RealNews

Videotapes of a Qaeda Informer Offer Glimpse Into a Secret Life

It was an extraordinary coup: in the late 1990’s, federal prosecutors sat down to interview their first major informer against Al Qaeda — Jamal Ahmed al-Fadl, a former payroll manager for Osama bin Laden who would become the government’s chief witness in its first trial of Qaeda operatives. But it was followed by an extraordinary blunder: for two years, even as the authorities cloaked Mr. Fadl in the secrecy of the federal witness-protection program, keeping him in undisclosed locations and communicating with him in videoconferences through a special telephone hookup, many hours of those conversations were recorded on videotape. The taping, which the government says was done by someone in the federal marshals service and discovered in 2002 by prosecutors and the F.B.I., violated the established practice and the very mission of witness protection. Such recordings are not made because they could reveal deadly clues about the identity and location of the informer — particularly one as high risk as Mr. Fadl, who is unharmed but still hidden and may be called again to testify in terrorism trials. Full Story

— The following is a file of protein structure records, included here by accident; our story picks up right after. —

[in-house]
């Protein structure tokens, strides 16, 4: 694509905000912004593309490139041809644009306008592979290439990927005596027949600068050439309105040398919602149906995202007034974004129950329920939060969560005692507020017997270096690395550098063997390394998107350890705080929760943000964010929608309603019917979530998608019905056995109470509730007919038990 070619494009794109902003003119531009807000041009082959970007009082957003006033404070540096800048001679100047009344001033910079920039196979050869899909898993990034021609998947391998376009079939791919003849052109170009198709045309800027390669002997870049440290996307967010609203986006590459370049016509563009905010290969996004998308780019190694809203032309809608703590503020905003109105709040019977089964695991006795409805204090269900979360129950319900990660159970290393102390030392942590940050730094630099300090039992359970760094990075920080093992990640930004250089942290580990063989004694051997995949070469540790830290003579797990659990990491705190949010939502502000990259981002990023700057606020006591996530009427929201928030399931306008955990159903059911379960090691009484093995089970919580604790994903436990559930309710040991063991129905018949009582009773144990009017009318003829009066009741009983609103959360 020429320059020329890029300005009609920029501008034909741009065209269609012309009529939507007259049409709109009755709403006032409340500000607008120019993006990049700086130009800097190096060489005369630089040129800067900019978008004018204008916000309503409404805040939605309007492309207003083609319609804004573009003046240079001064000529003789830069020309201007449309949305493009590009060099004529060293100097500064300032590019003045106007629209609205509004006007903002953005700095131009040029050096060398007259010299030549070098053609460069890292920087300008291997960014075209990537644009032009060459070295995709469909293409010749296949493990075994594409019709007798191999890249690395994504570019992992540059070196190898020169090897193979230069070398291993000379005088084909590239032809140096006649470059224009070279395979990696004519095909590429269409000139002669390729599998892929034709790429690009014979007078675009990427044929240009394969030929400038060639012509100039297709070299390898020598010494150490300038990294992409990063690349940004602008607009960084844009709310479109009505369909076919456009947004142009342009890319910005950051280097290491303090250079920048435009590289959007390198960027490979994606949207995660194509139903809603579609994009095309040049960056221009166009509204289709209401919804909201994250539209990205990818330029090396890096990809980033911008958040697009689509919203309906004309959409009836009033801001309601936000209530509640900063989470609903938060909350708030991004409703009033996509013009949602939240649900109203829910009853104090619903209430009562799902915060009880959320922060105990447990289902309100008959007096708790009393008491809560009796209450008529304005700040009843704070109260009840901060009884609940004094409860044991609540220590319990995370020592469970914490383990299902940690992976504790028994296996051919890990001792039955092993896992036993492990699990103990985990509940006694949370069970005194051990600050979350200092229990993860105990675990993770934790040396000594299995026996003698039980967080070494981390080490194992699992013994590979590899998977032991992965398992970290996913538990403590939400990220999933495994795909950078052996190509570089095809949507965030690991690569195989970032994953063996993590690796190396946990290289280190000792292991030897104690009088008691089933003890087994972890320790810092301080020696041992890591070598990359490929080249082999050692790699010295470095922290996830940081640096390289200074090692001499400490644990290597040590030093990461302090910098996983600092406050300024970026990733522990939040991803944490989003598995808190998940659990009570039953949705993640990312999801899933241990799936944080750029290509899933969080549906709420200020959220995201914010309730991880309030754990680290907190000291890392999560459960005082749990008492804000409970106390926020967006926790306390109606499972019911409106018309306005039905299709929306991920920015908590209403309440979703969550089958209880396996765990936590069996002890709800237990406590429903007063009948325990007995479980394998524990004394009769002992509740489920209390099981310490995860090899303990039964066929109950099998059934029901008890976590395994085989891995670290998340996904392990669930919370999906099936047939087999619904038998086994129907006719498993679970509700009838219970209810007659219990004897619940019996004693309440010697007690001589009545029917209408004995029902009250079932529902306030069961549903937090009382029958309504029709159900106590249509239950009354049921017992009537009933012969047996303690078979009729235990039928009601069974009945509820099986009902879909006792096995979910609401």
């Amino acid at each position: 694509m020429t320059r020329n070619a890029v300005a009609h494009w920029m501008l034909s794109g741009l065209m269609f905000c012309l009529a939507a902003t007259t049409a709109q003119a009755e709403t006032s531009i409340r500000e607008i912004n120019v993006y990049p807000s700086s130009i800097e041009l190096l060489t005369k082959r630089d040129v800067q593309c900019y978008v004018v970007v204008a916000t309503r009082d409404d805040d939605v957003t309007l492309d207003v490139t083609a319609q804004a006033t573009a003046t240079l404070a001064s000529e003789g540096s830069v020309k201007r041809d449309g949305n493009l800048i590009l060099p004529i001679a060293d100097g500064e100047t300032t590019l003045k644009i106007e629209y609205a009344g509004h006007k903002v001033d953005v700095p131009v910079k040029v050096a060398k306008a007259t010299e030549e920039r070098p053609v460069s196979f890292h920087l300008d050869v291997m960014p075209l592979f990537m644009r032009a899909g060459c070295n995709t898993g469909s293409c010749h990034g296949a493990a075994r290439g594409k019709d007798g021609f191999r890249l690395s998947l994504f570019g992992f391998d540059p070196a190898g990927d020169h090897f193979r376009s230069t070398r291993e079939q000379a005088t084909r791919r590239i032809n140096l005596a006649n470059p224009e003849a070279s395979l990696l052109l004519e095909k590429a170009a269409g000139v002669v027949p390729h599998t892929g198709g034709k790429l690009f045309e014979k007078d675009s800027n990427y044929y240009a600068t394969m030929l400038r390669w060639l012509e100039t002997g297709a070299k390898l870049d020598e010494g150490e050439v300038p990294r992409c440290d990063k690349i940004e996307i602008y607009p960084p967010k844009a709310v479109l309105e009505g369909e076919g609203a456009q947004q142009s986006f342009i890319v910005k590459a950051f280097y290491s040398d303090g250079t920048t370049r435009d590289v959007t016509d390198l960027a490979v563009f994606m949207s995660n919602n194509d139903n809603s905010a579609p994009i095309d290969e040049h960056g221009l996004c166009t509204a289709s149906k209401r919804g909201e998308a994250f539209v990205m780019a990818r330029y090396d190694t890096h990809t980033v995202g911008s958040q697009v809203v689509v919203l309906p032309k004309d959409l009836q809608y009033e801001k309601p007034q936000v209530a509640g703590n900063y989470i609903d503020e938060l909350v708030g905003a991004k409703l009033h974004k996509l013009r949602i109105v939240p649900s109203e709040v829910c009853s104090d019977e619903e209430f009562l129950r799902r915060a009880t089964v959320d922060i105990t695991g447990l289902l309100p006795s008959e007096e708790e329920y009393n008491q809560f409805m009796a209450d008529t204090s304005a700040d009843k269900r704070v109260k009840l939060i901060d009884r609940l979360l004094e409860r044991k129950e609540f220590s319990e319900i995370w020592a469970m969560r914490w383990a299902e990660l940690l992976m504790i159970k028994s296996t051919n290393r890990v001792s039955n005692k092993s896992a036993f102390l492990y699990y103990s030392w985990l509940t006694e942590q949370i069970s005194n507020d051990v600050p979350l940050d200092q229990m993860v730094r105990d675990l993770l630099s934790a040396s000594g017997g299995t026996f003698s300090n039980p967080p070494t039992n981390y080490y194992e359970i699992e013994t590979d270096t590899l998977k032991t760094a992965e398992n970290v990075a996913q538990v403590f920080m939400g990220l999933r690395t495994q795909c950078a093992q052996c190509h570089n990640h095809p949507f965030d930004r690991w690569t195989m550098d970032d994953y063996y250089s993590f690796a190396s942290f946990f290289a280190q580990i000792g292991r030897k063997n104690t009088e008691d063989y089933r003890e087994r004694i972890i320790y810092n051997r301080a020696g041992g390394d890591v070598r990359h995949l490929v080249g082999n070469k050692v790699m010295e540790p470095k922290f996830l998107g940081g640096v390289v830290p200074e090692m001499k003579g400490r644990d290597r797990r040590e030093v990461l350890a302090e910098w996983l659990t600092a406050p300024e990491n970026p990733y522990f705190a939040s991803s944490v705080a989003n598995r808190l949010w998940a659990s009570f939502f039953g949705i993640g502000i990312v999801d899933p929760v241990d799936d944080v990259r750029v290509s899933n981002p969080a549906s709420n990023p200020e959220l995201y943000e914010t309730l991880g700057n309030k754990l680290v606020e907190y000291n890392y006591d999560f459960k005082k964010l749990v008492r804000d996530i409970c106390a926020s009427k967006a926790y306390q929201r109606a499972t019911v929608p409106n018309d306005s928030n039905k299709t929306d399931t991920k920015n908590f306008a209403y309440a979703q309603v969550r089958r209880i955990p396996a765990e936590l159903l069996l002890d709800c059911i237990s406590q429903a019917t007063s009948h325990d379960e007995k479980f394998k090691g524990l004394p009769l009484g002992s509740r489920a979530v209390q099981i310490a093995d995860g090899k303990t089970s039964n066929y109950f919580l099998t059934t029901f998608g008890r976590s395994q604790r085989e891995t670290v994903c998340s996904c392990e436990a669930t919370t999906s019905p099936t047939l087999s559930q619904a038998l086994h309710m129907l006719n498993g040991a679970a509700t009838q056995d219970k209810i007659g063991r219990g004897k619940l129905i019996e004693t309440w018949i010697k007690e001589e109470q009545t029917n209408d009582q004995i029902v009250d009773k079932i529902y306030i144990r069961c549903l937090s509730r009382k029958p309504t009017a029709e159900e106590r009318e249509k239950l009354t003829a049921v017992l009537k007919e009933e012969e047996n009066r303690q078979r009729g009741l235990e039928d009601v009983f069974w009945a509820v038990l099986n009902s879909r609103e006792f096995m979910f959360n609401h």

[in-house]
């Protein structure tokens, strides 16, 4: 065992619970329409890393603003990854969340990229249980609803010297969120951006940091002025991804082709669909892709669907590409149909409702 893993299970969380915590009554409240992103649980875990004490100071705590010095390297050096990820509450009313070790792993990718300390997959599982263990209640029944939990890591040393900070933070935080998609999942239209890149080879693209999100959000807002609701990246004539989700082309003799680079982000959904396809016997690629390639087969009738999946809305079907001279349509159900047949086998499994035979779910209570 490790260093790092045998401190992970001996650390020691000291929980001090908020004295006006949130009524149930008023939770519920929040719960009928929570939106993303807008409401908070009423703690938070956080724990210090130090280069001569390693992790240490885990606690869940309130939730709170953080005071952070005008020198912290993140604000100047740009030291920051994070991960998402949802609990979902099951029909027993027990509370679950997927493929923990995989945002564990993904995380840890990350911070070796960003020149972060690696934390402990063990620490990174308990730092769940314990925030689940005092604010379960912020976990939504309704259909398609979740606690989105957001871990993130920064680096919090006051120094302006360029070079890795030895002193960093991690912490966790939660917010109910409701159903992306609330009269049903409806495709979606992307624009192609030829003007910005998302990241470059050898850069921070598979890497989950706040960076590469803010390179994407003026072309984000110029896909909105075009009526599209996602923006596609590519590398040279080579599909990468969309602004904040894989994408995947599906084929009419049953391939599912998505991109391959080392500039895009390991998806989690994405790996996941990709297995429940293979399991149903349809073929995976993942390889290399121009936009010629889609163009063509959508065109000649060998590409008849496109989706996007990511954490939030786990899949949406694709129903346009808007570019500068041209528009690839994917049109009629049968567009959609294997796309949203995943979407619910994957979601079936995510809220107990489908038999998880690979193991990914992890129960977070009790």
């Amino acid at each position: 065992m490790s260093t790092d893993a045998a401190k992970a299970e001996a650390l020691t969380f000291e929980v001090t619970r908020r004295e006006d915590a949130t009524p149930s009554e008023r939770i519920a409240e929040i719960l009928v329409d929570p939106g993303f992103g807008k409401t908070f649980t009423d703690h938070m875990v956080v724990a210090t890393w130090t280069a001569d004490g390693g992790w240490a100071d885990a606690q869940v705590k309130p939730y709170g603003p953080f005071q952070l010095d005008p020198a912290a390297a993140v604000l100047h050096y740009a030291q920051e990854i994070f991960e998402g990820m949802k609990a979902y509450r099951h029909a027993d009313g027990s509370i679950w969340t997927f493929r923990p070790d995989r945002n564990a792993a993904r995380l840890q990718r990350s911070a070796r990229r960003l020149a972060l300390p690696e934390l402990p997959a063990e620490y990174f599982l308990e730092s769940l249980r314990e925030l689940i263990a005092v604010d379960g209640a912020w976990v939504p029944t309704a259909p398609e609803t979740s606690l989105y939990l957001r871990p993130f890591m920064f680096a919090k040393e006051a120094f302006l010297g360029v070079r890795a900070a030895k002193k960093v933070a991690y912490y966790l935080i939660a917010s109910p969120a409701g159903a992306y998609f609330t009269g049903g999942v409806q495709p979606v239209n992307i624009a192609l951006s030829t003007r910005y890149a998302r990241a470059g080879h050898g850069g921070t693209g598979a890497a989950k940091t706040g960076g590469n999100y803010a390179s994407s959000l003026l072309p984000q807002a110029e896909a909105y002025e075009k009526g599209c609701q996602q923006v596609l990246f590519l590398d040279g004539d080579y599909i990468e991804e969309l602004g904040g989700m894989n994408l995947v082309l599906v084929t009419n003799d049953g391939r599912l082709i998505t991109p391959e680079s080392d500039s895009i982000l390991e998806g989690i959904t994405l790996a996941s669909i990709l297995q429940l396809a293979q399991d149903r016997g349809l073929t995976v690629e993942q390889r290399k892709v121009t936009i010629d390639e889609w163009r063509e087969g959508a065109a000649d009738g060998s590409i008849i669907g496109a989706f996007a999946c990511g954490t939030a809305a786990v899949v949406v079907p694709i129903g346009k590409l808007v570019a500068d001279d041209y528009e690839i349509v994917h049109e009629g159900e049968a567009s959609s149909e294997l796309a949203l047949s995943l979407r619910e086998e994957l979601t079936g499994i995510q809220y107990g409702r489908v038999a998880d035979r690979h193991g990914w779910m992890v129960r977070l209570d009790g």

OODA Analyst

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